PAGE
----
SCEC2022 Plenary Talk, Ground Motions

Past and future directions in ground motion modeling and seismic hazard analysis: Themes from the Hotel California

Gail M. Atkinson

Oral Presentation

2022 SCEC Annual Meeting, SCEC Contribution #12608
From a dark desert highway, towards a shimmering light, we journey through past and future directions in ground motion modeling and seismic hazard analysis. Ground motion models (GMMs) prescribe the distribution of ground motions that is associated with event occurrence within the framework of probabilistic seismic hazard analysis (PSHA). I overview recent trends that impact three attributes of GMMs that drive PSHA results and discuss their interactions. The attributes are: the median model (i.e. median amplitudes of response spectral ordinates and peak ground motions as functions of magnitude, distance and site parameters); epistemic uncertainty (i.e. alternative models that reflect lack of knowledge in the correct median); and aleatory variability (i.e. random scatter about the median).

I focus on the importance of data in developing and implementing promising recent approaches. An important recent trend stems from advancements in GMMs and associated PSHA approaches for site-specific applications. The median, epistemic and aleatory components of GMMs can be refined by using site-specific ground motion recordings to modify generic regional models–thereby moving from ergodic to partially or fully non-ergodic GMMs. Site-specific GMMs increase the reliability of the median and better define its epistemic and aleatory uncertainties. Adequate treatment of site response is an important component of a non-ergodic approach, which can only be truly realized at sites with sufficient ground motion recordings. In addition to reducing bias (which may increase or decrease computed hazard), the site-specific approach may significantly reduce computed PSHA result through reduction of aleatory uncertainty. The reduction in computed hazard often more than justifies the expense of the recording program for critical sites.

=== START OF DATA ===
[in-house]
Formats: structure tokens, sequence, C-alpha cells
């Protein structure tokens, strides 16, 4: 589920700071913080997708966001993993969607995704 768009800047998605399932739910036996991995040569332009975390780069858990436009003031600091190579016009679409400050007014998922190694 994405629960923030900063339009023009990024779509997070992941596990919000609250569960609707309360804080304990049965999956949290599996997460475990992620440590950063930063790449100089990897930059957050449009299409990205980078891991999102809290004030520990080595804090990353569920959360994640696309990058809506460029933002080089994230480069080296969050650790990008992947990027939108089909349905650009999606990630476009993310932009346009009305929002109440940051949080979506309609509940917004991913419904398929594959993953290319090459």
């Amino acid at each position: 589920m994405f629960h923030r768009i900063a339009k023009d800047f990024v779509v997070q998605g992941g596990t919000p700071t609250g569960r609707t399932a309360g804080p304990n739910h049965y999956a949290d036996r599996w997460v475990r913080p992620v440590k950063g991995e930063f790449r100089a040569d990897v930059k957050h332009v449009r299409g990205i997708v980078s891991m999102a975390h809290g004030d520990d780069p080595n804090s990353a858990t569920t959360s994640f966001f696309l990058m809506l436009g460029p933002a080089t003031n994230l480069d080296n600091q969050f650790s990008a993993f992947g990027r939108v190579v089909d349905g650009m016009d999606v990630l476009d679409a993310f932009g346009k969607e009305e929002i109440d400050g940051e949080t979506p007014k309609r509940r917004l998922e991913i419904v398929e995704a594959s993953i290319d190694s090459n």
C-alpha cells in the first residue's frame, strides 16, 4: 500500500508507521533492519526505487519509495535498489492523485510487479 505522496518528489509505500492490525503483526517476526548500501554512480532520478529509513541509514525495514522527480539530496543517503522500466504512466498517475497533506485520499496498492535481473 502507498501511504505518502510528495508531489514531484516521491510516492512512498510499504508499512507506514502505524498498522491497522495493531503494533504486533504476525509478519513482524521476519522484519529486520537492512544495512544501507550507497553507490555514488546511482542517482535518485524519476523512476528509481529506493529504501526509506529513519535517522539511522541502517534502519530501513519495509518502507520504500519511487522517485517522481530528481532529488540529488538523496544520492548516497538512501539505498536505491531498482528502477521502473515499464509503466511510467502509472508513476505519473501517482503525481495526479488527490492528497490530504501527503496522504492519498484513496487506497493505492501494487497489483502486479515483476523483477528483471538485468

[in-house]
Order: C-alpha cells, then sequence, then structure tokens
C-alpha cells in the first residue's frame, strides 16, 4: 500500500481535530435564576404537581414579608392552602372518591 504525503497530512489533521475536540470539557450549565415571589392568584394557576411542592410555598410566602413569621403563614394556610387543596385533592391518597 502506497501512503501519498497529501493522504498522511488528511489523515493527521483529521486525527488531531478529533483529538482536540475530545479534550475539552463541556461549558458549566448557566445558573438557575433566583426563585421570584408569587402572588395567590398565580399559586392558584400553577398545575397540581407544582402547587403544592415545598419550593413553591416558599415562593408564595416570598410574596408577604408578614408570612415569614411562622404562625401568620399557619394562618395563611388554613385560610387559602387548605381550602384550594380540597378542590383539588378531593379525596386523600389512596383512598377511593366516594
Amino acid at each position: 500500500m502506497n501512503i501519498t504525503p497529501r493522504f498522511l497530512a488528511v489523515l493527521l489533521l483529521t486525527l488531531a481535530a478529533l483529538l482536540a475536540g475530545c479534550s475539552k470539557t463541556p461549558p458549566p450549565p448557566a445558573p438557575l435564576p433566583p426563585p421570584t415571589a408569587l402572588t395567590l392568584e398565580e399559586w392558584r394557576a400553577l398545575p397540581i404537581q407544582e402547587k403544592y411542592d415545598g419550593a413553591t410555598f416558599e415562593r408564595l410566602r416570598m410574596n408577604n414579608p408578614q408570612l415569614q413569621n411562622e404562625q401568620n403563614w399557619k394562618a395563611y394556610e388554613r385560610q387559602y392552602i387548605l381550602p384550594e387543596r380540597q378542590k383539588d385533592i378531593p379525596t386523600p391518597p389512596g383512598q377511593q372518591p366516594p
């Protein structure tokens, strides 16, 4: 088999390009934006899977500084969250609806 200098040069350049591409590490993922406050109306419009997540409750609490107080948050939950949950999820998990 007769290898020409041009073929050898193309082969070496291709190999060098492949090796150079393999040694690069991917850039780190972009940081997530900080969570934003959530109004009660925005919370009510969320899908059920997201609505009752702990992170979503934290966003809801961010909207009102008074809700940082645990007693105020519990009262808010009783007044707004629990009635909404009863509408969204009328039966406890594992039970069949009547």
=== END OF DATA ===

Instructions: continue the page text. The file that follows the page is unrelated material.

I review the modeling of epistemic uncertainty in GMMs and consequent interactions between epistemic and aleatory uncertainty. The total distribution of ground motions input to the PSHA should be considered to avoid overestimation of the hazard through over-counting of uncertainties. With sufficient data, a self-consistent PSHA model of median inputs and their epistemic and aleatory uncertainties can close the loop between observed and estimated hazard on a regional basis.